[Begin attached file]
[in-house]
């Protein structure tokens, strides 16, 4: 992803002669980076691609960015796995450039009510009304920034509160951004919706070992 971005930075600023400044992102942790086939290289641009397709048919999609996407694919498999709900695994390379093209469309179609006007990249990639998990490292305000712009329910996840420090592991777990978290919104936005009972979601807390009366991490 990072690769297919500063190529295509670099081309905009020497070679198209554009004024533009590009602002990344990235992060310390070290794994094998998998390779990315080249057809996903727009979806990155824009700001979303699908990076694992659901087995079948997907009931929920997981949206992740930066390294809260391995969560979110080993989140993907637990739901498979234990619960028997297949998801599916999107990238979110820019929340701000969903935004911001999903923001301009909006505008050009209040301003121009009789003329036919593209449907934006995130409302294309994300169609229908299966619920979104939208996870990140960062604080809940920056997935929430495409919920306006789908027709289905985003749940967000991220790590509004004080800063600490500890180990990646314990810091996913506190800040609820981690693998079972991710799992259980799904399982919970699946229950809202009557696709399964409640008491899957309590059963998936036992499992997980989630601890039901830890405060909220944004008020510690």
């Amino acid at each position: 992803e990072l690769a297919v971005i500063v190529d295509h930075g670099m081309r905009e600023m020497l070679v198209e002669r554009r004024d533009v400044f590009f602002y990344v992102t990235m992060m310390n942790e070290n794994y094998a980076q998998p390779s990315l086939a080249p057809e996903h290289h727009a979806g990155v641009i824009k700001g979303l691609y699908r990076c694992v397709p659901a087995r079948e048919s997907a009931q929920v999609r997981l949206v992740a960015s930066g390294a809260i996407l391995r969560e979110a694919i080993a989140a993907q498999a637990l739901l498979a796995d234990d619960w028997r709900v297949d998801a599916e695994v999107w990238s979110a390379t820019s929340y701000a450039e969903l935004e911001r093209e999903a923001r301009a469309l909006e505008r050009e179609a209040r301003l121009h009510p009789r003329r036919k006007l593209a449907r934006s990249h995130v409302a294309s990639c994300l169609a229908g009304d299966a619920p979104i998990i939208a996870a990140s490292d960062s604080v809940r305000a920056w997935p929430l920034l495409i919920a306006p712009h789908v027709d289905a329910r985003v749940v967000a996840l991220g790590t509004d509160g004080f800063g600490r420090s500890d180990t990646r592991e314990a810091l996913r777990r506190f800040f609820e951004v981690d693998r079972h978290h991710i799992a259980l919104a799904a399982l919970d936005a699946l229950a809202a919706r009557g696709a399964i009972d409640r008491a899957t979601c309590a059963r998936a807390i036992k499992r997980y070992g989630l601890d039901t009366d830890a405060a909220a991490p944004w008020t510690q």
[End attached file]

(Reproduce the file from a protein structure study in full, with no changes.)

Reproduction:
[in-house]
């Protein structure tokens, strides 16, 4: 992803002669980076691609960015796995450039009510009304920034509160951004919706070992 971005930075600023400044992102942790086939290289641009397709048919999609996407694919498999709900695994390379093209469309179609006007990249990639998990490292305000712009329910996840420090592991777990978290919104936005009972979601807390009366991490 990072690769297919500063190529295509670099081309905009020497070679198209554009004024533009590009602002990344990235992060310390070290794994094998998998390779990315080249057809996903727009979806990155824009700001979303699908990076694992659901087995079948997907009931929920997981949206992740930066390294809260391995969560979110080993989140993907637990739901498979234990619960028997297949998801599916999107990238979110820019929340701000969903935004911001999903923001301009909006505008050009209040301003121009009789003329036919593209449907934006995130409302294309994300169609229908299966619920979104939208996870990140960062604080809940920056997935929430495409919920306006789908027709289905985003749940967000991220790590509004004080800063600490500890180990990646314990810091996913506190800040609820981690693998079972991710799992259980799904399982919970699946229950809202009557696709399964409640008491899957309590059963998936036992499992997980989630601890039901830890405060909220944004008020510690």
């Amino acid at each position: 992803e990072l690769a297919v971005i500063v190529d295509h930075g670099m081309r905009e600023m020497l070679v198209e002669r554009r004024d533009v400044f590009f602002y990344v992102t990235m992060m310390n942790e070290n794994y094998a980076q998998p390779s990315l086939a080249p057809e996903h290289h727009a979806g990155v641009i824009k700001g979303l691609y699908r990076c694992v397709p659901a087995r079948e048919s997907a009931q929920v999609r997981l949206v992740a960015s930066g390294a809260i996407l391995r969560e979110a694919i080993a989140a993907q498999a637990l739901l498979a796995d234990d619960w028997r709900v297949d998801a599916e695994v999107w990238s979110a390379t820019s929340y701000a450039e969903l935004e911001r093209e999903a923001r301009a469309l909006e505008r050009e179609a209040r301003l121009h009510p009789r003329r036919k006007l593209a449907r934006s990249h995130v409302a294309s990639c994300l169609a229908g009304d299966a619920p979104i998990i939208a996870a990140s490292d960062s604080v809940r305000a920056w997935p929430l920034l495409i919920a306006p712009h789908v027709d289905a329910r985003v749940v967000a996840l991220g790590t509004d509160g004080f800063g600490r420090s500890d180990t990646r592991e314990a810091l996913r777990r506190f800040f609820e951004v981690d693998r079972h978290h991710i799992a259980l919104a799904a399982l919970d936005a699946l229950a809202a919706r009557g696709a399964i009972d409640r008491a899957t979601c309590a059963r998936a807390i036992k499992r997980y070992g989630l601890d039901t009366d830890a405060a909220a991490p944004w008020t510690q």